RETHINKING USED TIRES: THE UPS AND DOWNS

Posted By: Brian Aboh

Yong Jo Ji Recycled Tire Sculpture

Yong Jo Ji Recycled Tire Sculpture

Source: Yonghoji.com

Tires constitute a serious environmental concern on several fronts as a result of their chemical components. Toxins released from tire decomposition, incineration or accidental fires can pollute the water, air and soil. Forty two states in the United States has succeeded in regulating tire disposal to some extent, the remaining eight states have no restrictions on what you must do to discard tires [6]. Though laws are in place, illegal dumping persists and contributing negative environmental impacts [6]. According to the U.S. EPA (United States Environmental Protection Agency), there are at least 275 million scrap tires in stockpiles in the US alone and in 2003, approximately 290 million scrap tires were generated [8]. The figures are staggering, even the state and local governments have noted the costs because of the landfill space required [8].

The problems and risk of used tires

Toxic effects

The EPA has categorized tires as municipal solid wastes rather than solid wastes which when thrown away instead of recycled can be detrimental to the environment. This occurs when the chemicals they contain are released into the environment – the breakdown of tires discharges hazardous waste [6]. Not only do tires contain oils that contaminate the soil, they also contain heavy metals, such as lead, that are persistent in the environment and accumulate over time [6].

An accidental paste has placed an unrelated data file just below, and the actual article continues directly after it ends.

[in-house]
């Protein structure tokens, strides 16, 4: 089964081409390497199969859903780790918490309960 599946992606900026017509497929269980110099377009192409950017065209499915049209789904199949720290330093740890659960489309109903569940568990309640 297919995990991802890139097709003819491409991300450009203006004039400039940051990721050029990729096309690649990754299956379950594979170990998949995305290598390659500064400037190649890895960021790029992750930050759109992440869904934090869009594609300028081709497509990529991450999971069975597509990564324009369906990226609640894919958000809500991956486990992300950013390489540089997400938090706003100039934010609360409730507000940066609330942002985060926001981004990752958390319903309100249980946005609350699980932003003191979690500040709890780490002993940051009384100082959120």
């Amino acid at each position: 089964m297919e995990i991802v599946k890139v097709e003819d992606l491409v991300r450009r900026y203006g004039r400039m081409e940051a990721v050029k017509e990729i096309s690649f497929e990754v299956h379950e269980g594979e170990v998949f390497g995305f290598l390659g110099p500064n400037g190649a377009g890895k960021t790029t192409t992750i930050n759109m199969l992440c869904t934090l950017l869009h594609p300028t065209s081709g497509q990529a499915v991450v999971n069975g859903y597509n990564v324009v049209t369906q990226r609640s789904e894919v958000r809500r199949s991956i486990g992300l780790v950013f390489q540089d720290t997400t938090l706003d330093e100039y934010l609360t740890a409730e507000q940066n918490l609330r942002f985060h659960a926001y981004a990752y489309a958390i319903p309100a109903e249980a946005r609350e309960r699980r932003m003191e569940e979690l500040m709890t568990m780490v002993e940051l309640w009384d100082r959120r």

Fire Risk

Improperly discarded tires are a major concern due to their increased fire risk. When heated, they become a fuel source. Fifty percent of recycled tires are used in fuel generation [7]. Fires fueled by tires are difficult to control and extinguish. Tire smokes which contain toxic chemicals and particulate matter can pose serious health consequences detrimental to existing respiratory conditions [7].

Pest Threat

Discarded tires also pose another environmental risk by collecting water which becomes a breeding ground for mosquitoes and pests leading to an increased risk of vector-borne diseases like encephalitis [3]. The U.S Centers for Disease and Control has suggested removing unwanted tires from your properties because of possible health impacts [3].

Creative solutions to the used tire problem

Building with Tires for Energy Efficiency

Tires are quite attractive as building materials because of their strength and durability. Not only do they require minimal processing techniques, forward-thinking designers and builders have utilized tires to accomplish a number of goals for greener more resilient buildings [4]. Used tires are cost effective and in some cases free, and are interesting option for home building initiatives. Michael Reynold’s Earthship concept is a good example of using old tires as bricks which are filled with earth that is pounded to create strength and stability for engineering projects. Though it is labor-intensive the result has much more thermal mass  than ordinary construction with a much higher insulating factor [4].

Michael Reynold’s Simple Model Earthship.

Source: Earthship.com

Tires and Disaster Resistance